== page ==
Integrated Optics Devices for Optical Communications

  • H. Kogelnik
Part of the NATO Advanced Studies Institutes Series book series (volume 91)


The field of integrated optics covers the exploration of guided- wave techniques for the construction of new or improved optical device Dielectric waveguides, usually in the form of a planar film or strip of higher refractive index than the substrate, are used to confine the light to very small cross sections over relatively long lengths. The goal is to accomplish compact and miniaturized devices of improved efficiency and reliability, better mechanical and thermal stability, and lower drive voltage and power consumption. In addition, one hopes that several guided-wave devices can be combined and connected on a common substrate to form more complicated optical circuits in analogy with electronic integrated circuits. The branch of integrated optics which is trying to serve optical fiber telecommunications has been in the research laboratory for more than a decade. It has witnessed the acceptance of a first generation of lightwave technology near 0.8 micrometer wavelengths, and the emergence of a second generation technology near 1.3 micrometers. Both of these technologies use multi-mode fibers, yet integrated optics is essentially a single-mode technology, even though there have been several efforts to make contributions to multimode systems. Thus, integrated optics had to wait in the research laboratory.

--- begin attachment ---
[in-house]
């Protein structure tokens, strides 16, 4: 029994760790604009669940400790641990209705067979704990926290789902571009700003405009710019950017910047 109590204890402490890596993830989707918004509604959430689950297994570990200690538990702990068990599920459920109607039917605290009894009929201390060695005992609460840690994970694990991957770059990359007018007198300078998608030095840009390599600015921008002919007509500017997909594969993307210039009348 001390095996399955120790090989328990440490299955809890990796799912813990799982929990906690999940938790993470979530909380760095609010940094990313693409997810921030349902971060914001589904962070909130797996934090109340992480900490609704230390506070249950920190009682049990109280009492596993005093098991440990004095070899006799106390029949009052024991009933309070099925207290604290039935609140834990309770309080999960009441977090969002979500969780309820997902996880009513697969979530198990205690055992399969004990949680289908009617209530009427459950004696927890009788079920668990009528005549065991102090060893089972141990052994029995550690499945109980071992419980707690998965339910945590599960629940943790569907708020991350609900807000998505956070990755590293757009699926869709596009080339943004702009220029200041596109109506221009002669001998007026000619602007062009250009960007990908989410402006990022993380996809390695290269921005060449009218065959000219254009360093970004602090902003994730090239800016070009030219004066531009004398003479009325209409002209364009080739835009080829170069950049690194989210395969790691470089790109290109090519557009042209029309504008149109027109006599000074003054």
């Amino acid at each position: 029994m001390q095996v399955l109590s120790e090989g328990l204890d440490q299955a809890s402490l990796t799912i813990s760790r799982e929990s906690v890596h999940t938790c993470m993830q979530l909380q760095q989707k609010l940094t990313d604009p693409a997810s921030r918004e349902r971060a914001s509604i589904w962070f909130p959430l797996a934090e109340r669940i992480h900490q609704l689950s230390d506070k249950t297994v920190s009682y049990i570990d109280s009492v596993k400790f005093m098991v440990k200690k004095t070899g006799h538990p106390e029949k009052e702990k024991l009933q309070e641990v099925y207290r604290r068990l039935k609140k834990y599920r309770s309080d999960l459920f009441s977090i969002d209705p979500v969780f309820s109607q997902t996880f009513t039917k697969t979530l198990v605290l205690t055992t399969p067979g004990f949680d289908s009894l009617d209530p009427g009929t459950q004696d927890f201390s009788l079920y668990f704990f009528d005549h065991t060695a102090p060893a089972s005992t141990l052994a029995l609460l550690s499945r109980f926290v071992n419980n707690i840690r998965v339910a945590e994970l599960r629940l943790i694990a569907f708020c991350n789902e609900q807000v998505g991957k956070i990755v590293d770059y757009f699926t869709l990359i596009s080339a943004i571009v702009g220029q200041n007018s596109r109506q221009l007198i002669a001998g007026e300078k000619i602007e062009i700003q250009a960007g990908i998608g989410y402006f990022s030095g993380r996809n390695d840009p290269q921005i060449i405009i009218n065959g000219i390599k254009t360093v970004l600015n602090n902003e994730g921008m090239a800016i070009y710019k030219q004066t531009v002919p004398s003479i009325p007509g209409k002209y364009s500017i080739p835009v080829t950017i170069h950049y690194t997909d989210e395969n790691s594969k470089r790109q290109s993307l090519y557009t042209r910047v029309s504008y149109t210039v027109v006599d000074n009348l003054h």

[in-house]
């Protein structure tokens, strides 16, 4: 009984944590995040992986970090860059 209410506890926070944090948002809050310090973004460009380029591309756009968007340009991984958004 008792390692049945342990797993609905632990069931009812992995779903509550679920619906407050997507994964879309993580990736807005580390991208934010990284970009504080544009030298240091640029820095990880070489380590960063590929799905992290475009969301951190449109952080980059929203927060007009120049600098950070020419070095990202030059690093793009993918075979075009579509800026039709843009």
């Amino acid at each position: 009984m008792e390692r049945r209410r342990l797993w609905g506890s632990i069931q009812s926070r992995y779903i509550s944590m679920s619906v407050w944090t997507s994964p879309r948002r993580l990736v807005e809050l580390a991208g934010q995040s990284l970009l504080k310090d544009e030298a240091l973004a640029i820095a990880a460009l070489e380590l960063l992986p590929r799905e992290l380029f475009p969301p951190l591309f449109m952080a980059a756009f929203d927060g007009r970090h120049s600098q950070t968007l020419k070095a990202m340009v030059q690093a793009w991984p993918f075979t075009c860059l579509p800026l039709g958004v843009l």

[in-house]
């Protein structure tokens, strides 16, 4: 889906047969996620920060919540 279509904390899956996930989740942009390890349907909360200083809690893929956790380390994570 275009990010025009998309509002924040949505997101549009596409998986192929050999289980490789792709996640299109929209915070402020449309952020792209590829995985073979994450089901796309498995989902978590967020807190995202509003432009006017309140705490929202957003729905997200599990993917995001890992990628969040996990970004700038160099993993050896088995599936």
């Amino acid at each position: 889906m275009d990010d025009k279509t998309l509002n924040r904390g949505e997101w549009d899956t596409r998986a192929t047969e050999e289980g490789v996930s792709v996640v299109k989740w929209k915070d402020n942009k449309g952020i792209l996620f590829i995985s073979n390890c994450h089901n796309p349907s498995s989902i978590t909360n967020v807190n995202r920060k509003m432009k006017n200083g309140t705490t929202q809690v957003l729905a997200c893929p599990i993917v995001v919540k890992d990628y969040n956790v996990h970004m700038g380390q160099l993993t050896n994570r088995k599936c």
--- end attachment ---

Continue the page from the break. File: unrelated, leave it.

Integrate Optic Lightwave Technology Integrate Optic Device Wavelength Division Multi Lower Drive Voltage 
These keywords were added by machine and not by the authors. This process is experimental and the keywords may be updated as the learning algorithm improves.


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Copyright information

© Plenum Press, New York 1983

Authors and Affiliations

  • H. Kogelnik
    • 1
  1. 1.Bell LaboratoriesHolmdelUSA

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